Wilkie Collins liberated the mystery story from drafty castles and clanking chains. He realized that creepier forms of terror can be found in the suburban house next door, that villains need not be one-dimensional incarnations of malignity, that harm is likelier to come from a con man than a ghoul.Perhaps it comes with age: you learn that sometimes the people you trust the most are the the ones you cause you harm. And how well do we know anyone these days? We’re all connected–and yet so disconnected. The people you think you know on Facebook and Twitter … but don’t. That’s what scares me these days. As Enid discovered in Murder in Madden, danger often comes disguised as someone you wouldn’t suspect.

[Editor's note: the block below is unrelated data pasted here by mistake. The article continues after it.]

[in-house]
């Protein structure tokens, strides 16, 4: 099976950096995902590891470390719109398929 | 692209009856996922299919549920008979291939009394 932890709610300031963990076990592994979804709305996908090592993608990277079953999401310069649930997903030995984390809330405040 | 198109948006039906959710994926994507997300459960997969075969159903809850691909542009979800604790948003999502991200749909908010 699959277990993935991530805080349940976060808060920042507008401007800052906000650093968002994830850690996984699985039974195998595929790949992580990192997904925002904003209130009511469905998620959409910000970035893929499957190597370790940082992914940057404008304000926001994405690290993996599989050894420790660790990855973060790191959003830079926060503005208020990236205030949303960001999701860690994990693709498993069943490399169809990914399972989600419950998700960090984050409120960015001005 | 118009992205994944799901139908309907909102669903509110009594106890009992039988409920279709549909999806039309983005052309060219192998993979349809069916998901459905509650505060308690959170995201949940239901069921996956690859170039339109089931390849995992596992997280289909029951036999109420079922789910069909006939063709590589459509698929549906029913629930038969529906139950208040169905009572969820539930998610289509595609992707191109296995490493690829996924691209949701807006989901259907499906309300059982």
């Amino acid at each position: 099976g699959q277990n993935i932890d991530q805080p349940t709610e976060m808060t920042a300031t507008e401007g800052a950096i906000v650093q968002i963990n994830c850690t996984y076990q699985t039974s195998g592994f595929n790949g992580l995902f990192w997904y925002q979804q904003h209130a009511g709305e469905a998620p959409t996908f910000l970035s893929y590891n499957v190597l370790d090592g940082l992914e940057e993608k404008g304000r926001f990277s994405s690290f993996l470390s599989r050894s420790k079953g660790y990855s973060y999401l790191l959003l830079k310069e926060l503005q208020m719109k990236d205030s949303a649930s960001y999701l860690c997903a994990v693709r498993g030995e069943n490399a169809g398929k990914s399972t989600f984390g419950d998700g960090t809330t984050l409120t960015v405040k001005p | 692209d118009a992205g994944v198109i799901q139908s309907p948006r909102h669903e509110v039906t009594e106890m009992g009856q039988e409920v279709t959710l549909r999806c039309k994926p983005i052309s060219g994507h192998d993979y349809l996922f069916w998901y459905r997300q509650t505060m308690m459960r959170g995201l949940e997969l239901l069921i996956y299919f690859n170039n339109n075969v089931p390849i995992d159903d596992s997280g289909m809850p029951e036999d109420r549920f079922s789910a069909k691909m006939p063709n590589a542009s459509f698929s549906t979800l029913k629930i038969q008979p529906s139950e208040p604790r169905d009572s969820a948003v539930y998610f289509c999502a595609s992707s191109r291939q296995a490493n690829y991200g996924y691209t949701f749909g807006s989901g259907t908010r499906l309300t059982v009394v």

Danger often comes disguised
As I get older (but not necessarily wiser), I realize I’m getting pickier about what I read. For years, I’ve read mysteries, thrillers, and suspense novels of all kinds. Many of them, like The Da Vinci Code, were set across several countries and had sweeping, world-changing plots. Some dealt with global and national political themes and organized crime. While I enjoyed those books, I now prefer to read books with plots and settings on a smaller scale that focus on the threats closest to us. This morning, I read an article in the Washington Post about an English author that sums up my current reading habits. Here’s an excerpt from the article: